The Biggest Engineering Mistake of My Career

mistakeIt happened about ten years ago.  I was doing a traffic study for a pretty small housing development, but the City of Rochester (Minnesota) staff wanted me to analyze a couple of nearby intersections and I was to do twenty year forecasts/analyses.  A couple of local streets were being built in the development that tied into a minor collector.  I was studying those intersections plus the intersection of that minor collector with a major collector street about a half mile from the intersection.

All of the streets in my study were city streets – no county or state roads involved.  All of the development’s traffic would be coming into and going out of the neighborhood through the major collector/minor collector intersection.

The major collector/minor collector intersection was a tee intersection that already had turn lanes and all way stop sign control.  Eventually, a fourth leg of the intersection would be built when the property adjacent to the intersection developed.  That wasn’t part of our development and the property owner had made no indication of developing the property in the near future, but it needed to be included in the twenty year forecasts/analyses and the city traffic engineer gave me some assumptions for the traffic on the fourth leg.

I went through the standard forecasting and capacity analysis procedure for the study intersections.  The new intersections would operate well.  I found the major collector/minor collector intersection currently operated at Level of Service C and would tip in to Level of Service D with the traffic from the proposed residential development.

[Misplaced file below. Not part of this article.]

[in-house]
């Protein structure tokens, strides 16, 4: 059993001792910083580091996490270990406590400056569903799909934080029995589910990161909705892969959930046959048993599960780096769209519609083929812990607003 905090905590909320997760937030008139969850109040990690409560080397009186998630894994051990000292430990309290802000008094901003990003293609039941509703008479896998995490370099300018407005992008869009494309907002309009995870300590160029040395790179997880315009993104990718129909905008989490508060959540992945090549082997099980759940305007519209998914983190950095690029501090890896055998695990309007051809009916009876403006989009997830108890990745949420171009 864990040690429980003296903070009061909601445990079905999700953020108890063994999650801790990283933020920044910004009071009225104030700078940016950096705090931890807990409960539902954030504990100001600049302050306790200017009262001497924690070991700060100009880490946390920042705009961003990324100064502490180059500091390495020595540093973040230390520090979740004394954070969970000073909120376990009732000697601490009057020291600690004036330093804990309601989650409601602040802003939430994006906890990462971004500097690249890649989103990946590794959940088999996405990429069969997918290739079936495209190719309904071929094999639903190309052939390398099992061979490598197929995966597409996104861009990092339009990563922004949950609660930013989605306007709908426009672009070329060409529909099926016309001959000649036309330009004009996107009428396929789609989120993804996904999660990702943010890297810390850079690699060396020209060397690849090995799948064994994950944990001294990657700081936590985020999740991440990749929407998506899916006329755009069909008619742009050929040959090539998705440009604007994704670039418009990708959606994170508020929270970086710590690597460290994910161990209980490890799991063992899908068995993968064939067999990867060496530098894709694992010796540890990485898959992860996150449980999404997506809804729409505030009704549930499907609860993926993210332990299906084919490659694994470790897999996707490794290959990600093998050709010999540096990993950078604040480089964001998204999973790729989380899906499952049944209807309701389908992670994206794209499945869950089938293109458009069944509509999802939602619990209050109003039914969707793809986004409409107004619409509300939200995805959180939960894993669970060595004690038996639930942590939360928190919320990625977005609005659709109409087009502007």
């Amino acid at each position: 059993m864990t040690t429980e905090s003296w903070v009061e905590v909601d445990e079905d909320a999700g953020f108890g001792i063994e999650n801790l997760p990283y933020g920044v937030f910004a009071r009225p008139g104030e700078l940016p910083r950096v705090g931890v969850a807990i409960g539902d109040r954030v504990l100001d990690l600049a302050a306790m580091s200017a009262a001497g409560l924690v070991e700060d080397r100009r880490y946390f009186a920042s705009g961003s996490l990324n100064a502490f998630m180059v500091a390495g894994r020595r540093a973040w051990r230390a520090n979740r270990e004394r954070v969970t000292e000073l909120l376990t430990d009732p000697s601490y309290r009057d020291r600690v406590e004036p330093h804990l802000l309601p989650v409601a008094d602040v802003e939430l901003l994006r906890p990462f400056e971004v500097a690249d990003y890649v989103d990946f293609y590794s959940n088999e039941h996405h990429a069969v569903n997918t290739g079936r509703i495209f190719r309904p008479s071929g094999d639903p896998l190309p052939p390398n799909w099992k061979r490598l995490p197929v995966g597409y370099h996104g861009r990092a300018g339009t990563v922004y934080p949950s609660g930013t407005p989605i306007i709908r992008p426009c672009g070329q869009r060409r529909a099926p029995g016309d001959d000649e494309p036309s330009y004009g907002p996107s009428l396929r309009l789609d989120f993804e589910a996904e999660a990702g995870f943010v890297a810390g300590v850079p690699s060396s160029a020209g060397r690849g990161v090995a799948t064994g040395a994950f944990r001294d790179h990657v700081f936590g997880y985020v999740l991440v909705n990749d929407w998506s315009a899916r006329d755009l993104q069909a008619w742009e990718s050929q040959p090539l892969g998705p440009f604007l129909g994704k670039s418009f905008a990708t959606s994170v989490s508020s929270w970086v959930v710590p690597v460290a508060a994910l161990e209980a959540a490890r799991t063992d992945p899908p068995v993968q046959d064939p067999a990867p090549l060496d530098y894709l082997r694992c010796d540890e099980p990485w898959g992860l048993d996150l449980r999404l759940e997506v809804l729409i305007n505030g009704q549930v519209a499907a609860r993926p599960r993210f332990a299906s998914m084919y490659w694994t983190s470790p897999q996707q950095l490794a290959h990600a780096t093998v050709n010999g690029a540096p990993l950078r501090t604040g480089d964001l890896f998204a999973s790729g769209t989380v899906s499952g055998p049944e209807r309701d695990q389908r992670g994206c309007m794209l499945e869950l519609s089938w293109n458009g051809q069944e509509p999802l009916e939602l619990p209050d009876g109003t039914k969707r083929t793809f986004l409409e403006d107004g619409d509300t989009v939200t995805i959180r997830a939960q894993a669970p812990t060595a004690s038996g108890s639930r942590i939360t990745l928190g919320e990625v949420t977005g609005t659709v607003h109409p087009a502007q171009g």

Although it’s not written down, the consensus among traffic engineers in Minnesota is that Level of Service D or better is considered acceptable and no mitigation is necessary until you get to Level of Service E.  All’s good.  My recommendation was to make sure sight distance is maintained for the 30 mph speed limit and that a couple of stop signs be installed.

I write up my report and submit it to my client Geoff, the developer’s civil engineer who’s designing the site and internal roads.  He sends it in to the city right before the submittal deadline so they can meet the developer’s schedule of getting the necessary city approvals and permits.

Geoff calls me a week later at about 4 pm on Friday and he’s mad.  He got the city review back on all of the documents and their staff civil engineer says their standard is that Level of Service C needs to be maintained and that a signal should be built at the major collector/minor collector intersection – paid for by this development.  The city report cited two paragraphs buried deep in the city’s ordinance.

What?!?!  It would have been nice of the city traffic engineer mentioned this to me when we were working out the scope of what needed to be included in the traffic study.

I spent the weekend changing the report and running through more analyses.  The need for the signal was largely based on the growth in background traffic over the twenty years and the fourth leg of the intersection being built, not this particular development’s traffic.

I submitted the revised report on Monday detailing all of this with the conclusion that it isn’t prudent to build the traffic signal with this development because the intersection won’t meet warrants per the Manual on Uniform Traffic Control Devices.  I recommended the intersection be monitored for the needed traffic signal improvement.

The developer talked to some of the city council members and he agreed to pay for part of the signal (his fair share) as part of the development.  Then the city would monitor the intersection and build the signal when the traffic got heavy enough to warrant the signal.

This was a painful lesson for me to learn.  Now I always ask the reviewing agency staff I’m working with what the city/county/state written standards are related to traffic impact studies.  I don’t assume they’ll proactively tell me everything.

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